Film

Mansion on the Hill

Melissa Anderson on Alexander Payne’s Nebraska

Alexander Payne, Nebraska, 2013, HD video, black-and-white, sound, 115 minutes.

AFTER EXCURSIONS to California’s Santa Ynez Valley for Sideways (2004) and Hawaii for The Descendants (2011), Alexander Payne returns to his home state for Nebraska. Admirers of the director, a proud Omahan who set his first three films—Citizen Ruth (1996), Election (1999), and About Schmidt (2002)—in that city, frequently praise Payne’s unerring regionalism. Detractors point to Payne’s reliance on noxious condescension toward his characters, often hypocritically mitigated by sticky sentimentality. Though I don’t consider myself an unequivocal member of either camp—I detest the smugness of About Schmidt but appreciate the complex teenage heroines of Election and The DescendantsNebraska, despite a few pleasures, strikes me as Payne’s most cartoonish, one-dimensional work.

Payne’s sixth film is the first for which he does not have a writing credit and the second, after Citizen Ruth, not to be adapted from a novel—the script is by first-time screenwriter Bob Nelson. It is also his first in black-and-white. (Works named after the Cornhusker State seem destined to be rendered in monochrome; see the cover of Bruce Springsteen’s 1982 album.) It opens in Billings, Montana, where Woody Grant (Bruce Dern), an addled seventy-something alcoholic stripped of his driver’s license, is seen walking alongside the highway in twenty-eight-degree weather. Falling for a bogus sweepstakes announcement he received in the mail, the old man plans to trek all the way to Lincoln, Nebraska, to claim one million dollars in prize money. “They can’t say it if it’s not true,” Woody guilelessly protests to the younger of his two sons, David (Will Forte), who tries to convince him otherwise. But David, eager for a respite from his rudderless life, decides to drive his dad 900 miles to Lincoln, with an unplanned stop in Woody’s hometown of Hawthorne (a fictional locale played by Plainview, Nebraska).

The father-son road trip also provides viewers temporary relief from Kate (June Squibb), Woody’s vituperative wife. When not referring to her spouse as “a son of a bitch” or an “old drunk,” Kate speaks as if she were Ann Landers, reprimanding an especially hapless advice seeker in the 1950s; in one outburst alone, Woody is a “dumb cluck,” “stubborn as a mule,” and has “lost all [his] marbles.” Her splenetic eruptions, whether vulgar or cornpone, are played for laughs to increasingly diminishing returns, hitting rock bottom during a scene at the cemetery where many of Woody’s immediate family members are buried: The matriarch lifts up her dress to reveal to a dead would-be swain what he missed out on.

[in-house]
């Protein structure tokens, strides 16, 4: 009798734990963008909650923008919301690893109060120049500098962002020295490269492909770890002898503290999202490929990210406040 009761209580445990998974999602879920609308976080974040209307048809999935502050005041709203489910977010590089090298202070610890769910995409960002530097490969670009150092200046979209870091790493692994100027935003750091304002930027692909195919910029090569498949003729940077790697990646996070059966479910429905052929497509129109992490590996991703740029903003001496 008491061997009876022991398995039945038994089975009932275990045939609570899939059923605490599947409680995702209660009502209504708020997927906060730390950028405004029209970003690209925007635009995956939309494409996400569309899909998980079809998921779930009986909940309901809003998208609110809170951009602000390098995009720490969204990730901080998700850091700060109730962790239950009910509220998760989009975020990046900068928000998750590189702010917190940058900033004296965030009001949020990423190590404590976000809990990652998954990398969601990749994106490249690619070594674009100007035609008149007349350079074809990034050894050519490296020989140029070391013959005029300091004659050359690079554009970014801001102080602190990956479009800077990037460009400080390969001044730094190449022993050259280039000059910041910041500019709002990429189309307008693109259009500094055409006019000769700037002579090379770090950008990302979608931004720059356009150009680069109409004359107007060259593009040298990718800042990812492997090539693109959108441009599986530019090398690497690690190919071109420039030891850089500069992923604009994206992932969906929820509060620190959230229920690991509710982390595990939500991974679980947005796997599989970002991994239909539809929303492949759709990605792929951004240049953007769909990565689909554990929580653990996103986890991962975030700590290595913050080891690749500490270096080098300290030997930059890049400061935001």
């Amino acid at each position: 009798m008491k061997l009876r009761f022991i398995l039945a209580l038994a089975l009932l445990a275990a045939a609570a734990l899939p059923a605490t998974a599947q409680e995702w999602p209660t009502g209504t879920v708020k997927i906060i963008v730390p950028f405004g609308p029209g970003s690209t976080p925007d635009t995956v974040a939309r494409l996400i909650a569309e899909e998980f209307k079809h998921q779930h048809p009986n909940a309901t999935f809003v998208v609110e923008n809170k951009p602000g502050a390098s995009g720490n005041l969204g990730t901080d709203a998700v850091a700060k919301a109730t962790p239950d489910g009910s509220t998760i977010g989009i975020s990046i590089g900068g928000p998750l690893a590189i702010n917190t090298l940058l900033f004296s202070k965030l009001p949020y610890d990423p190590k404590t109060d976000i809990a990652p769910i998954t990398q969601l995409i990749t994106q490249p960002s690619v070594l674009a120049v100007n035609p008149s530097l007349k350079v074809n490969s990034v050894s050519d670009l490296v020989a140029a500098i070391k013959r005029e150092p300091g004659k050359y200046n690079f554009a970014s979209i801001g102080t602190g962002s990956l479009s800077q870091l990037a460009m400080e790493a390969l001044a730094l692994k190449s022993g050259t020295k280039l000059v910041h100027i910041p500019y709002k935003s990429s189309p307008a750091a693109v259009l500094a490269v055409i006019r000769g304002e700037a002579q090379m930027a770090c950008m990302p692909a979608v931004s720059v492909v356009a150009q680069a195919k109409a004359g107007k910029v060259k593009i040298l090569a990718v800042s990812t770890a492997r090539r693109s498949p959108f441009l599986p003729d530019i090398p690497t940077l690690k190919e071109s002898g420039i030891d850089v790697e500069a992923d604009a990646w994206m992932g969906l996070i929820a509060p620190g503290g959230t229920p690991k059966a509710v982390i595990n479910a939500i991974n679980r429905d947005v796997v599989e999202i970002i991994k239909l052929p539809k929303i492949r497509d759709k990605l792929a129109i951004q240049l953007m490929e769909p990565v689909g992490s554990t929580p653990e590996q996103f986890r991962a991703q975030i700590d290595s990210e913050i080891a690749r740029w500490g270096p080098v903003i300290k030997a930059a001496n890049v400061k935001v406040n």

Kate’s bush—or at least the suggestion of it; Squibb is shot from behind—typifies Nebraska’s wearying reliance on unseemly body parts or body types for comic relief. Woody and David hunt for the former’s missing teeth along the railroad tracks in Rapid City, South Dakota; the sheer mass of two of Woody’s nephews instantly signals their cretinism.

Yet there are moments of genuine warmth in Payne’s film. A waitress, one of the many nonprofessional actors the director likes to cast in bit parts in his movies, sweetly reminds the Grants to help themselves to the soup and salad bar. Onscreen for a mere five minutes, a wonderful performer named Angela McEwan, who plays the coproprietor of Hawthorne’s local newspaper and a one-time love interest of Woody’s, sympathetically explains to David the etiology of his father’s dipsomania: “It happens early around here—there’s nothing much else to do.” Her words remain the most gracious and nonjudgmental in a film too quick to clumsily deride.

Nebraska opens in limited release November 15.

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